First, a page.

57 The blood that warm'd each amorous court,
58 In veins as rich still loves to sport:
59 And George's age beholds restor'd,
60 What William boasted, Charles ador'd.
61 For Venuses the Trojan ne'er
62 Was half so puzzled to declare:
63 Ten Queens of Beauty, sure I see!
64 Yet sure the true is
f Lady Emily Lenox, now Countess of Kildare
65 Such majesty of youth and air,
66 Yet modest as the village fair:
67 Attracting all, indulging none,
68 Her beauty like the glorious Sun
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69 Thron'd eminently bright above,
70 Impartial warms the world to love.
71 In smiling
g Lady Mary Capel.
CAPEL'S beauteous look
72 Rich Autumn's Goddess is mistook,
73 With poppies and with spiky corn,
74 Eckardt, her nut-brown curls adorn;
75 And by her side, in decent line,
76 Place charming
h Countess of Berkley.
BERKLEY, Proserpine.
77 Mild as a summer sea, serene,
78 In dimpled beauty next be seen,
i Countess of Aylesbury.
AYLESBURY like hoary Neptune's Queen.
80 With her the light-dispensing Fair,
81 Whose beauty gilds the morning air,
82 And bright as her attendant sun,
83 The new Aurora,
k Mrs Lyttleton.
84 Such
l Guido's Aurora in the Respigliori Palace at Rome.
Guido's pencil beauty-tip'd,
85 And in ethereal colours dip'd.
86 In measur'd dance to tuneful song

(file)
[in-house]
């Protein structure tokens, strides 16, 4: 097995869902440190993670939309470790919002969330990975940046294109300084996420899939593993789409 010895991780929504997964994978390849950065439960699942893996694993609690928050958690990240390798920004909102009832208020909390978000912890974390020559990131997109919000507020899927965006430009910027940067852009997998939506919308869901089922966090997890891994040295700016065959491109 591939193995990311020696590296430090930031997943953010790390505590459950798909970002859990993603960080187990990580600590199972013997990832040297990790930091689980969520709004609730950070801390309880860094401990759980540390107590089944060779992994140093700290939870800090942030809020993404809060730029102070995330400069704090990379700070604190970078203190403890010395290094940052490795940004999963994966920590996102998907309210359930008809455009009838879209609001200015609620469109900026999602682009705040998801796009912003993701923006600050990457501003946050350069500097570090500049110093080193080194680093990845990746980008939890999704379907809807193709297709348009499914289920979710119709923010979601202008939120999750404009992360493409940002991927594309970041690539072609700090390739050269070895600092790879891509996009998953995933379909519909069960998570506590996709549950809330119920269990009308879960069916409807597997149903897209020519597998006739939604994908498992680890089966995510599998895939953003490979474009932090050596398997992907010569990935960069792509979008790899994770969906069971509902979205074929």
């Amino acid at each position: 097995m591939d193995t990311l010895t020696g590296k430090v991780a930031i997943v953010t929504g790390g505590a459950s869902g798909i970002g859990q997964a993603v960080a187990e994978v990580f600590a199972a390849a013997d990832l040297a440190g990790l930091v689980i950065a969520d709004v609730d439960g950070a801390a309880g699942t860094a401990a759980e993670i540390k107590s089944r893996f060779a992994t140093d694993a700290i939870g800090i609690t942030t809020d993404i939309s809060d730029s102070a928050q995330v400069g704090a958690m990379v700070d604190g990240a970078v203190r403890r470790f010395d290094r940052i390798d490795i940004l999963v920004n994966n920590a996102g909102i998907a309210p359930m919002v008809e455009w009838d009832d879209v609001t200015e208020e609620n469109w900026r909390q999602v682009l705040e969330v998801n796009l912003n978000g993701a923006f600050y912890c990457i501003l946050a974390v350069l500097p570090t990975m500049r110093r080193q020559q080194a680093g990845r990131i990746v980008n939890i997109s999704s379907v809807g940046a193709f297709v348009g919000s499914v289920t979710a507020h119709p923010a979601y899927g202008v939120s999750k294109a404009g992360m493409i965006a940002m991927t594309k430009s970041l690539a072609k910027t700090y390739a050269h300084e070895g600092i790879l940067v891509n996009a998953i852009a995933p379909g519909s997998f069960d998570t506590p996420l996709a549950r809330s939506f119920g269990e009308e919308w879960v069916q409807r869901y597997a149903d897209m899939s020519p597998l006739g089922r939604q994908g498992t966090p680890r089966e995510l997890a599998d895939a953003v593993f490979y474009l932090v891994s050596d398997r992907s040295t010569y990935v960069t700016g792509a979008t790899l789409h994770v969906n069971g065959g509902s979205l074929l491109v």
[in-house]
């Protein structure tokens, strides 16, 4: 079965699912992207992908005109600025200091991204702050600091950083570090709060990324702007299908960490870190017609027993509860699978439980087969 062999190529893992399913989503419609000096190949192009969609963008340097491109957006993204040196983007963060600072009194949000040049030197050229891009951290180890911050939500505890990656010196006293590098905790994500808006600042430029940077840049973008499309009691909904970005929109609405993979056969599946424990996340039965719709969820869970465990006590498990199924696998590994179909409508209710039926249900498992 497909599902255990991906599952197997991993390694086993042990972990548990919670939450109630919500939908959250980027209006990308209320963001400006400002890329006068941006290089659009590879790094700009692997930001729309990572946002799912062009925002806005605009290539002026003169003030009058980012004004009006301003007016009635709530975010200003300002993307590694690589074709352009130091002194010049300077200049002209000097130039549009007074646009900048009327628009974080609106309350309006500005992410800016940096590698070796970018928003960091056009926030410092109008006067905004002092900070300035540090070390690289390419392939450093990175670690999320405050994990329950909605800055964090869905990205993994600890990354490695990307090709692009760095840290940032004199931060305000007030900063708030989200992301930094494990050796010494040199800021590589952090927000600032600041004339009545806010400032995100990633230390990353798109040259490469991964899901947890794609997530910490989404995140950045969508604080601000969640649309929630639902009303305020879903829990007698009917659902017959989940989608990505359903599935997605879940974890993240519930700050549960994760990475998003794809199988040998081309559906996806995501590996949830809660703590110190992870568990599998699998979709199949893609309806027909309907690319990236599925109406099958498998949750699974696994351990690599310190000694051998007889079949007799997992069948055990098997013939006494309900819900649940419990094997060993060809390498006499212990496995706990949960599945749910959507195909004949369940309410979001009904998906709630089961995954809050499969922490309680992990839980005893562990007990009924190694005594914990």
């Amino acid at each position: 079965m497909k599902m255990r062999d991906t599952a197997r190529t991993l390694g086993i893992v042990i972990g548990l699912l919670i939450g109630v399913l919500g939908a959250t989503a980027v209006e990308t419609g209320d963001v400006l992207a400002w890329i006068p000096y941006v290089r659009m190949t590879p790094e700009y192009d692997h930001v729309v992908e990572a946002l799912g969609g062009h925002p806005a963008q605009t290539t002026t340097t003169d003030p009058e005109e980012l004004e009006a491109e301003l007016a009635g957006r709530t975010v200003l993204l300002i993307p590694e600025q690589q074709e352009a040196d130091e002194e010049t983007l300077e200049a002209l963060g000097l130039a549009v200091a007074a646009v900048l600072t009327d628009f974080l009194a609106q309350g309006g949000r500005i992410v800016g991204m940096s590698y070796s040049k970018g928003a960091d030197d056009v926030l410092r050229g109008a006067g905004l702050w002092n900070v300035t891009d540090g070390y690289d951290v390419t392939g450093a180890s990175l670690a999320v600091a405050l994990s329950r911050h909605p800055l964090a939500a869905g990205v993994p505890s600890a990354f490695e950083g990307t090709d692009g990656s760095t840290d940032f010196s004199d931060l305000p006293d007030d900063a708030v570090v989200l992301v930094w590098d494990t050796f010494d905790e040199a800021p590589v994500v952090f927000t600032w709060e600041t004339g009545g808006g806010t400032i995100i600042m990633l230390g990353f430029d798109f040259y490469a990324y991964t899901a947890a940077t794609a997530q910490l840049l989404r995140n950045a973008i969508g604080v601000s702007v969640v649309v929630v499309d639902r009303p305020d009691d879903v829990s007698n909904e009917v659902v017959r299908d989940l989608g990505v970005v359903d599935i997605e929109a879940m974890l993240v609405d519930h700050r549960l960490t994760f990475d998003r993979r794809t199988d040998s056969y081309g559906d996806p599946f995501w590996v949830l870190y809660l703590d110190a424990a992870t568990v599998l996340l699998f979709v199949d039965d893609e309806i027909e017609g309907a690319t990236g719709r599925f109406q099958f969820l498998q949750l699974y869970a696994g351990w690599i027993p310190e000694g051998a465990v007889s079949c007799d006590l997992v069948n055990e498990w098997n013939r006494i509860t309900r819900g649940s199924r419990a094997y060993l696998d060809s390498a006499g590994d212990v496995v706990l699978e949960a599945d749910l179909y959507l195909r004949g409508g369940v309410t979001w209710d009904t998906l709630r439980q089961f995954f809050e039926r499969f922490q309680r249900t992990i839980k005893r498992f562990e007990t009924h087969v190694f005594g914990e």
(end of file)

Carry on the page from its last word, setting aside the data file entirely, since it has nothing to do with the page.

87 Drew the sweet Goddess, as along
88 Heaven's azure 'neath their light feet spread,
89 The buxom Hours she fairest led.
90 The crescent on her brow display'd,
91 In curls of loveliest brown inlaid,
92 With every charm to rule the night,
93 Like Dian,
m Countess of Strafford.
STRAFFORD woos the sight;
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94 The easy shape, the piercing eye,
95 The snowy bosom's purity,
96 The unaffected gentle phrase
97 Of native wit in all she says;
98 Eckardt, for these thy art's too faint:
99 You may admire, but cannot paint.
100 How Hebe smil'd, what bloom divine
101 On the young Goddess lov'd to shine,
102 From
u Miss Carpenter.
CARPENTER we guess, or see
103 All-beauteous
o Miss Manners.
MANNERS beam for thee.
104 How pretty Flora, wanton maid,
105 By Zephyr woo'd in noon-tide shade,
106 With rosy hand coquetly throwing
107 Pansies, beneath her sweet touch blowing;
108 How blithe she look'd let
p Miss Fanny Maccartney.
FANNY tell;
109 Let Zephyr own if half so well.
110 Another
q Pomona.
Goddess of the year,
111 Fair Queen of Summer, see, appear;
112 Her auburn locks with fruitage crown'd,